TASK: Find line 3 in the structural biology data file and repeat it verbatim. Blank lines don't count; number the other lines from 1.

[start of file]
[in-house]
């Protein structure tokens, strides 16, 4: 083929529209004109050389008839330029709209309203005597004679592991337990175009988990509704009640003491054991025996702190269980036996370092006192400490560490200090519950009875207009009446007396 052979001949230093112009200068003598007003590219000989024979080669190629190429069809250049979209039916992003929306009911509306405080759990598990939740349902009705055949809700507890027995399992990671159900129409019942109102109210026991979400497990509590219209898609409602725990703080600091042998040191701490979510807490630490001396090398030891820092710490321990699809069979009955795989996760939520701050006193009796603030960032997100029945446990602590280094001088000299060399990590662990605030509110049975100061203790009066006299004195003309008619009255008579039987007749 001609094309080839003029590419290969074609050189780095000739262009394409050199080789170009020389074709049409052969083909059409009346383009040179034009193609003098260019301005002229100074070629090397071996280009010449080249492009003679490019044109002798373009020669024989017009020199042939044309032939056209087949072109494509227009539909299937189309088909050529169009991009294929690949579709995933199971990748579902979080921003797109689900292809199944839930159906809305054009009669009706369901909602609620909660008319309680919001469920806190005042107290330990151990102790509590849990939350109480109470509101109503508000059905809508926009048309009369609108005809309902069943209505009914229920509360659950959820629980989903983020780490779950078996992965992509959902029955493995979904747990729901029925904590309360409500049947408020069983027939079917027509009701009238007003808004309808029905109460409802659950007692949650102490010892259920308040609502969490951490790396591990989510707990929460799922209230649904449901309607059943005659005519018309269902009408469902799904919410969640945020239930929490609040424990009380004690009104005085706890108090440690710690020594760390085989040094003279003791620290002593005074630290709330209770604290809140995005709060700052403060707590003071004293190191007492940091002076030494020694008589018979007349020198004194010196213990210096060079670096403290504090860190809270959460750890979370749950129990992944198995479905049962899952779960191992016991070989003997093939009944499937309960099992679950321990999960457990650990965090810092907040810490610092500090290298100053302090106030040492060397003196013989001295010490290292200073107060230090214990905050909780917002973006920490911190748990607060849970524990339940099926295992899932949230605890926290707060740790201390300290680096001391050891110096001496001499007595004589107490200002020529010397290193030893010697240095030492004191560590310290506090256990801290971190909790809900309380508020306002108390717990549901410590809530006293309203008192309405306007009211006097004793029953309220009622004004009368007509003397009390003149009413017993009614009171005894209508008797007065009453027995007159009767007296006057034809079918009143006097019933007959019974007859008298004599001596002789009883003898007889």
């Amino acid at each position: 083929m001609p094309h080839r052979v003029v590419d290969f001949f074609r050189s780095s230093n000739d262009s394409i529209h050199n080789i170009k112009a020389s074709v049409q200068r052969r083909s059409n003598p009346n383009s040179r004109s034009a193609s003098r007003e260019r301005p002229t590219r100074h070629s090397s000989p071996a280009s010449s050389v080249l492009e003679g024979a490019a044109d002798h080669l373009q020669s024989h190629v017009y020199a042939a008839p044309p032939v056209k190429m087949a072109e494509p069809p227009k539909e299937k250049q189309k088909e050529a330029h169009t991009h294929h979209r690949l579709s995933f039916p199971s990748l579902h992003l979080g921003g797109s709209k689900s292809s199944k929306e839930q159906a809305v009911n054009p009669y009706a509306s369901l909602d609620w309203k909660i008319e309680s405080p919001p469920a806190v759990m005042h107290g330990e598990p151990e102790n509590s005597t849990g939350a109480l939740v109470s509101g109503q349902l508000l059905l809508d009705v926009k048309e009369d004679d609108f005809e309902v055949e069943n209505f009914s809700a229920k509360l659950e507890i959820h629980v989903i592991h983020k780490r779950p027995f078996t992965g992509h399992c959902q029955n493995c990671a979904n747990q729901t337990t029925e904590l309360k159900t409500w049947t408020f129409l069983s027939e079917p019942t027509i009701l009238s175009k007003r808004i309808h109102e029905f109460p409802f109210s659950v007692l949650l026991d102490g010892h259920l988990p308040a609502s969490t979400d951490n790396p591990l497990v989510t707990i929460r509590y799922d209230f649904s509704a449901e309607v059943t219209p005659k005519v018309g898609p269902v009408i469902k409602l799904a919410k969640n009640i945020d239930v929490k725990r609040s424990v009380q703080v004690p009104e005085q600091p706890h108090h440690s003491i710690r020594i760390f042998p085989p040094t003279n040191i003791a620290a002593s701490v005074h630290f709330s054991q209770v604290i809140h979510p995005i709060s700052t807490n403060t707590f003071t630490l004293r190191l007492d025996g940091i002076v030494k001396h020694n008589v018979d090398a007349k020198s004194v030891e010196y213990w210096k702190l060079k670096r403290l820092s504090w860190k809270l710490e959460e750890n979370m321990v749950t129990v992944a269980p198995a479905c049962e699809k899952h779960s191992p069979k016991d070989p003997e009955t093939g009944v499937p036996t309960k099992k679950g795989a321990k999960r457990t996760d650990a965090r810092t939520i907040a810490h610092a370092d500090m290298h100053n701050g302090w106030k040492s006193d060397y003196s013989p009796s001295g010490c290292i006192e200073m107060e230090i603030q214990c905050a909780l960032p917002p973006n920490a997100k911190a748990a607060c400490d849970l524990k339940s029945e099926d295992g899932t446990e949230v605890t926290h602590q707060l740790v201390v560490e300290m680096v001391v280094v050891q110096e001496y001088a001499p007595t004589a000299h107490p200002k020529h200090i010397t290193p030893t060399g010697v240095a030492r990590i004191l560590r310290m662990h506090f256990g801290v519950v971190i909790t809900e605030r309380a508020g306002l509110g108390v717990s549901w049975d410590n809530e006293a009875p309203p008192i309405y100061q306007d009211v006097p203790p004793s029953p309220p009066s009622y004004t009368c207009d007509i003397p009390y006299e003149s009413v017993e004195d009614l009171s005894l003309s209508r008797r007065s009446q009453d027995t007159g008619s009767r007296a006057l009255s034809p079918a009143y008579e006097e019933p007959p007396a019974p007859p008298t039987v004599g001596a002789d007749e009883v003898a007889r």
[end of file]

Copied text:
């Amino acid at each position: 083929m001609p094309h080839r052979v003029v590419d290969f001949f074609r050189s780095s230093n000739d262009s394409i529209h050199n080789i170009k112009a020389s074709v049409q200068r052969r083909s059409n003598p009346n383009s040179r004109s034009a193609s003098r007003e260019r301005p002229t590219r100074h070629s090397s000989p071996a280009s010449s050389v080249l492009e003679g024979a490019a044109d002798h080669l373009q020669s024989h190629v017009y020199a042939a008839p044309p032939v056209k190429m087949a072109e494509p069809p227009k539909e299937k250049q189309k088909e050529a330029h169009t991009h294929h979209r690949l579709s995933f039916p199971s990748l579902h992003l979080g921003g797109s709209k689900s292809s199944k929306e839930q159906a809305v009911n054009p009669y009706a509306s369901l909602d609620w309203k909660i008319e309680s405080p919001p469920a806190v759990m005042h107290g330990e598990p151990e102790n509590s005597t849990g939350a109480l939740v109470s509101g109503q349902l508000l059905l809508d009705v926009k048309e009369d004679d609108f005809e309902v055949e069943n209505f009914s809700a229920k509360l659950e507890i959820h629980v989903i592991h983020k780490r779950p027995f078996t992965g992509h399992c959902q029955n493995c990671a979904n747990q729901t337990t029925e904590l309360k159900t409500w049947t408020f129409l069983s027939e079917p019942t027509i009701l009238s175009k007003r808004i309808h109102e029905f109460p409802f109210s659950v007692l949650l026991d102490g010892h259920l988990p308040a609502s969490t979400d951490n790396p591990l497990v989510t707990i929460r509590y799922d209230f649904s509704a449901e309607v059943t219209p005659k005519v018309g898609p269902v009408i469902k409602l799904a919410k969640n009640i945020d239930v929490k725990r609040s424990v009380q703080v004690p009104e005085q600091p706890h108090h440690s003491i710690r020594i760390f042998p085989p040094t003279n040191i003791a620290a002593s701490v005074h630290f709330s054991q209770v604290i809140h979510p995005i709060s700052t807490n403060t707590f003071t630490l004293r190191l007492d025996g940091i002076v030494k001396h020694n008589v018979d090398a007349k020198s004194v030891e010196y213990w210096k702190l060079k670096r403290l820092s504090w860190k809270l710490e959460e750890n979370m321990v749950t129990v992944a269980p198995a479905c049962e699809k899952h779960s191992p069979k016991d070989p003997e009955t093939g009944v499937p036996t309960k099992k679950g795989a321990k999960r457990t996760d650990a965090r810092t939520i907040a810490h610092a370092d500090m290298h100053n701050g302090w106030k040492s006193d060397y003196s013989p009796s001295g010490c290292i006192e200073m107060e230090i603030q214990c905050a909780l960032p917002p973006n920490a997100k911190a748990a607060c400490d849970l524990k339940s029945e099926d295992g899932t446990e949230v605890t926290h602590q707060l740790v201390v560490e300290m680096v001391v280094v050891q110096e001496y001088a001499p007595t004589a000299h107490p200002k020529h200090i010397t290193p030893t060399g010697v240095a030492r990590i004191l560590r310290m662990h506090f256990g801290v519950v971190i909790t809900e605030r309380a508020g306002l509110g108390v717990s549901w049975d410590n809530e006293a009875p309203p008192i309405y100061q306007d009211v006097p203790p004793s029953p309220p009066s009622y004004t009368c207009d007509i003397p009390y006299e003149s009413v017993e004195d009614l009171s005894l003309s209508r008797r007065s009446q009453d027995t007159g008619s009767r007296a006057l009255s034809p079918a009143y008579e006097e019933p007959p007396a019974p007859p008298t039987v004599g001596a002789d007749e009883v003898a007889r």